Just imagine if all leads were created equal, how simple would our marketing efforts be? Sadly, not every single lead is a quality one and as harsh as it sounds, there are going to be plenty of visitors that come across your website that just won’t be a good fit.
If anything, that’s a huge time killer and instead, the focus should be on handing over quality leads to your sales team. This is the important part, though. The best way sales teams can focus on the best leads possible is by lead scoring and it’s something every lead nurturing strategy needs. Here’s how you can set it up for yourself in HubSpot.
It’s simple. Lead scoring helps your team focus on high quality leads and saves a lot of valuable time which would be lost in chasing low quality leads.
When lead scoring is done right, you’ll be able to tell which leads need more marketing materials, if they’re ready to talk to a salesperson, if they should have made a purchase already and more - depending on the score they have been assigned. Click on the links below to be taken to the relevant section.
In your HubSpot account, click the settings icon (the cog) in the main navigation bar at the top right corner. Once the page has loaded, in the left sidebar menu, navigate to Marketing and then click on Lead Scoring. Alternatively, just hit the search button at the top and type "Manual Lead Scoring."
Once you’re at the Manual Lead Scoring page, it’s time to assign positive and negative scores or attributes to your contacts to create a HubSpot score for them. Here, you’ll want to consider the actions that users can take on your website that are important to your business.
Rather than diving into it right away, write some of them down beforehand. Assign scores to them and determine a point value threshold for qualifying your leads. Although, you can update your scoring criteria at any time and then HubSpot goes in and recalculates the scores for every single contact. Ideally, this should be done before your actual Inbound Marketing campaigns.
To add your very first score, click on ‘Add new set’ in the top-right corner of your Positive Attributes or Negative Attribute sections.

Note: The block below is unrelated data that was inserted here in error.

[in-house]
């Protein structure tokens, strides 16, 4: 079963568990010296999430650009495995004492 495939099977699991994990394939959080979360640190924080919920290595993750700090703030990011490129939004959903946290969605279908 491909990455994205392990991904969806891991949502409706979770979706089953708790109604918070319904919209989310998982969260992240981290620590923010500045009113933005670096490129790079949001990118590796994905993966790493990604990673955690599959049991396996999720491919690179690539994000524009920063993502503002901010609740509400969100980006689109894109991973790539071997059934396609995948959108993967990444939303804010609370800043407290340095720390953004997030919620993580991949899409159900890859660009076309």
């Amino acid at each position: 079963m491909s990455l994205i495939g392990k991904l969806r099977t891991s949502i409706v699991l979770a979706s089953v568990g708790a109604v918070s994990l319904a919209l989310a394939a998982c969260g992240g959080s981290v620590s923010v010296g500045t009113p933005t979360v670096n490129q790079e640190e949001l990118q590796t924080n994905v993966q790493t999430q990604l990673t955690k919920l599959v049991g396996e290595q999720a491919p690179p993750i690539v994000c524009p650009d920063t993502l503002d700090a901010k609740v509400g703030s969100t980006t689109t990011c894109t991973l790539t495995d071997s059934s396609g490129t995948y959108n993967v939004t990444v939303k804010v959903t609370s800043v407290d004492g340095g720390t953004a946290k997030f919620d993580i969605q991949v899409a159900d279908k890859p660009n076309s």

Negative scores are important. It’s easy to get excited about giving plenty of points away, but negative scores give you and your team a much better idea of when a once-hot lead begins to cool down and won’t be of much value. If they’ve downloaded some content and checked out blogs regularly one day before unsubscribing from emails the next and marking you as spam - then it’s not a good lead.
Each lead scoring rule you set will either get a positive or negative point value. When the criteria is met by a contact, they are given the number of points you set for the action. Check out our example below.
As an example, we've decided to give a score of three to a user that has clicked on a particular CTA.
That’s just an example. The criteria you set up is dependant on your company, so that could very well be ‘Twitter clicks are greater than five,’ for example. Following this, click ‘Add new set’ and repeat this step for other types of clicks. Another example we've decided to throw in is to give a score of 20 if the contact property is equal to a particular persona.
You can set lead scores for other actions, such as email clicks while a lead filling out a contact form might score them three, depending on the score you’ve given to each action.
It might also be beneficial to give different scores for similar criteria. For example, you might score leads differently depending on their company’s annual revenue. An annual revenue of £1 million might see you give them a score of five, while you might set £10 million a score of 15.
On the other side of things, you can add sets to your list of Negative Attributes to deduct points from your contacts. This is where they take actions which suggest they aren’t too engaged with your business so probably aren’t worth chasing up. As you can see below, you can set a score of -5 if they’ve opted out of all of your emails.
Let’s face it, if they’re opting out of your emails and getting a negative score, they’re probably not the leads you need to focus on.
It can take a while to make the changes you want, so it’s important to actually save them and not let that work go to waste. When you’re ready to score your contacts database, press save at top right corner.
This is usually a quick process. However, if you have a large contact database then it can take some time for them all to be scored. If you want to jump back in and make changes to your scores or change the rules, then hit save again so that your contact database can be re-scored.